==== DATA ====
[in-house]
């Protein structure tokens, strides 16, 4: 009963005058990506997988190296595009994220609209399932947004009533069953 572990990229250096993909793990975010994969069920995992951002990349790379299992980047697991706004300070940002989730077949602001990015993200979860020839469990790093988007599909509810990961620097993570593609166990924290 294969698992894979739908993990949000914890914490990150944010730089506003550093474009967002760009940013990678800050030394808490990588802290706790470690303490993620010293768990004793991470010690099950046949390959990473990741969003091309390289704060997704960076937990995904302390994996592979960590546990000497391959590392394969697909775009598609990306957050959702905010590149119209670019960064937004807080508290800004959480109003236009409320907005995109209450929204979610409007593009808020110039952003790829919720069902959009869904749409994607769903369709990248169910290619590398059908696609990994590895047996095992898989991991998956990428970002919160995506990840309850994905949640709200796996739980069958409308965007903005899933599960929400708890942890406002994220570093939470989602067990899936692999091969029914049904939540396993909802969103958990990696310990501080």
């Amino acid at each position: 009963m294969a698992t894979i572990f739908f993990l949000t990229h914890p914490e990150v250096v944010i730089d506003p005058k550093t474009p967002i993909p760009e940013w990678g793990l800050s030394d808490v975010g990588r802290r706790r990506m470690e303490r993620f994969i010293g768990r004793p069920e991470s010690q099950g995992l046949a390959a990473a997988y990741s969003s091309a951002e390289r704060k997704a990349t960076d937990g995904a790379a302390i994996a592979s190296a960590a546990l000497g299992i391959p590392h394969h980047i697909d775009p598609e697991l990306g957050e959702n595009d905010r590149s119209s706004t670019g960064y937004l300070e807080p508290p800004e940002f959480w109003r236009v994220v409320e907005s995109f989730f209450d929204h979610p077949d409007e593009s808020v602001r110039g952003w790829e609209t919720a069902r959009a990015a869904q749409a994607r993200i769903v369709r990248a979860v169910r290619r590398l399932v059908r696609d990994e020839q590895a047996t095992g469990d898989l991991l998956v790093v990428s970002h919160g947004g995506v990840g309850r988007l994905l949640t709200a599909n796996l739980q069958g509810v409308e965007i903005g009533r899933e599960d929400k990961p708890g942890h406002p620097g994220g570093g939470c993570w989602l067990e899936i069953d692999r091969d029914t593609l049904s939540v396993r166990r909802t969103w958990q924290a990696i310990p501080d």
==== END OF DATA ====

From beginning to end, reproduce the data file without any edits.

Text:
[in-house]
């Protein structure tokens, strides 16, 4: 009963005058990506997988190296595009994220609209399932947004009533069953 572990990229250096993909793990975010994969069920995992951002990349790379299992980047697991706004300070940002989730077949602001990015993200979860020839469990790093988007599909509810990961620097993570593609166990924290 294969698992894979739908993990949000914890914490990150944010730089506003550093474009967002760009940013990678800050030394808490990588802290706790470690303490993620010293768990004793991470010690099950046949390959990473990741969003091309390289704060997704960076937990995904302390994996592979960590546990000497391959590392394969697909775009598609990306957050959702905010590149119209670019960064937004807080508290800004959480109003236009409320907005995109209450929204979610409007593009808020110039952003790829919720069902959009869904749409994607769903369709990248169910290619590398059908696609990994590895047996095992898989991991998956990428970002919160995506990840309850994905949640709200796996739980069958409308965007903005899933599960929400708890942890406002994220570093939470989602067990899936692999091969029914049904939540396993909802969103958990990696310990501080």
């Amino acid at each position: 009963m294969a698992t894979i572990f739908f993990l949000t990229h914890p914490e990150v250096v944010i730089d506003p005058k550093t474009p967002i993909p760009e940013w990678g793990l800050s030394d808490v975010g990588r802290r706790r990506m470690e303490r993620f994969i010293g768990r004793p069920e991470s010690q099950g995992l046949a390959a990473a997988y990741s969003s091309a951002e390289r704060k997704a990349t960076d937990g995904a790379a302390i994996a592979s190296a960590a546990l000497g299992i391959p590392h394969h980047i697909d775009p598609e697991l990306g957050e959702n595009d905010r590149s119209s706004t670019g960064y937004l300070e807080p508290p800004e940002f959480w109003r236009v994220v409320e907005s995109f989730f209450d929204h979610p077949d409007e593009s808020v602001r110039g952003w790829e609209t919720a069902r959009a990015a869904q749409a994607r993200i769903v369709r990248a979860v169910r290619r590398l399932v059908r696609d990994e020839q590895a047996t095992g469990d898989l991991l998956v790093v990428s970002h919160g947004g995506v990840g309850r988007l994905l949640t709200a599909n796996l739980q069958g509810v409308e965007i903005g009533r899933e599960d929400k990961p708890g942890h406002p620097g994220g570093g939470c993570w989602l067990e899936i069953d692999r091969d029914t593609l049904s939540v396993r166990r909802t969103w958990q924290a990696i310990p501080d």